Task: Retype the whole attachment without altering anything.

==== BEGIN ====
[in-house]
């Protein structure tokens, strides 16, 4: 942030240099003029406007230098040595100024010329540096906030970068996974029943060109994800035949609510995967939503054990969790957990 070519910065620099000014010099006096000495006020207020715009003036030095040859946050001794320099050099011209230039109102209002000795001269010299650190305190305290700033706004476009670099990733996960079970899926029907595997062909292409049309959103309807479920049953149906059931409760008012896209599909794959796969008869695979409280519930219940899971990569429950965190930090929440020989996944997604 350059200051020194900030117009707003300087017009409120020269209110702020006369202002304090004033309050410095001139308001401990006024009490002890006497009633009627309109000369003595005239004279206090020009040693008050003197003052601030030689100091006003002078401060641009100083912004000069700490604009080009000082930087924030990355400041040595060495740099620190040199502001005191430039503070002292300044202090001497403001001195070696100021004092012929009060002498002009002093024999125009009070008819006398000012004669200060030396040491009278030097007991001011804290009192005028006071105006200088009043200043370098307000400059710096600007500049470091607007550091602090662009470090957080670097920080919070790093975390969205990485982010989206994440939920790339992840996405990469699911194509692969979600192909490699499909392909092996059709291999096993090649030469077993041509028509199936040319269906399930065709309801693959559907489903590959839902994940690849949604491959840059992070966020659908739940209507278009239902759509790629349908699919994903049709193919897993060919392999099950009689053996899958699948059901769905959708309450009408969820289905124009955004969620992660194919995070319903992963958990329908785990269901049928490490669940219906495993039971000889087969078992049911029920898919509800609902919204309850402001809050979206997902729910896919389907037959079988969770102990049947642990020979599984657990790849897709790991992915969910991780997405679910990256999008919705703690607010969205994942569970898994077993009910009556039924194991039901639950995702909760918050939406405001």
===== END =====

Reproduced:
[in-house]
């Protein structure tokens, strides 16, 4: 942030240099003029406007230098040595100024010329540096906030970068996974029943060109994800035949609510995967939503054990969790957990 070519910065620099000014010099006096000495006020207020715009003036030095040859946050001794320099050099011209230039109102209002000795001269010299650190305190305290700033706004476009670099990733996960079970899926029907595997062909292409049309959103309807479920049953149906059931409760008012896209599909794959796969008869695979409280519930219940899971990569429950965190930090929440020989996944997604 350059200051020194900030117009707003300087017009409120020269209110702020006369202002304090004033309050410095001139308001401990006024009490002890006497009633009627309109000369003595005239004279206090020009040693008050003197003052601030030689100091006003002078401060641009100083912004000069700490604009080009000082930087924030990355400041040595060495740099620190040199502001005191430039503070002292300044202090001497403001001195070696100021004092012929009060002498002009002093024999125009009070008819006398000012004669200060030396040491009278030097007991001011804290009192005028006071105006200088009043200043370098307000400059710096600007500049470091607007550091602090662009470090957080670097920080919070790093975390969205990485982010989206994440939920790339992840996405990469699911194509692969979600192909490699499909392909092996059709291999096993090649030469077993041509028509199936040319269906399930065709309801693959559907489903590959839902994940690849949604491959840059992070966020659908739940209507278009239902759509790629349908699919994903049709193919897993060919392999099950009689053996899958699948059901769905959708309450009408969820289905124009955004969620992660194919995070319903992963958990329908785990269901049928490490669940219906495993039971000889087969078992049911029920898919509800609902919204309850402001809050979206997902729910896919389907037959079988969770102990049947642990020979599984657990790849897709790991992915969910991780997405679910990256999008919705703690607010969205994942569970898994077993009910009556039924194991039901639950995702909760918050939406405001």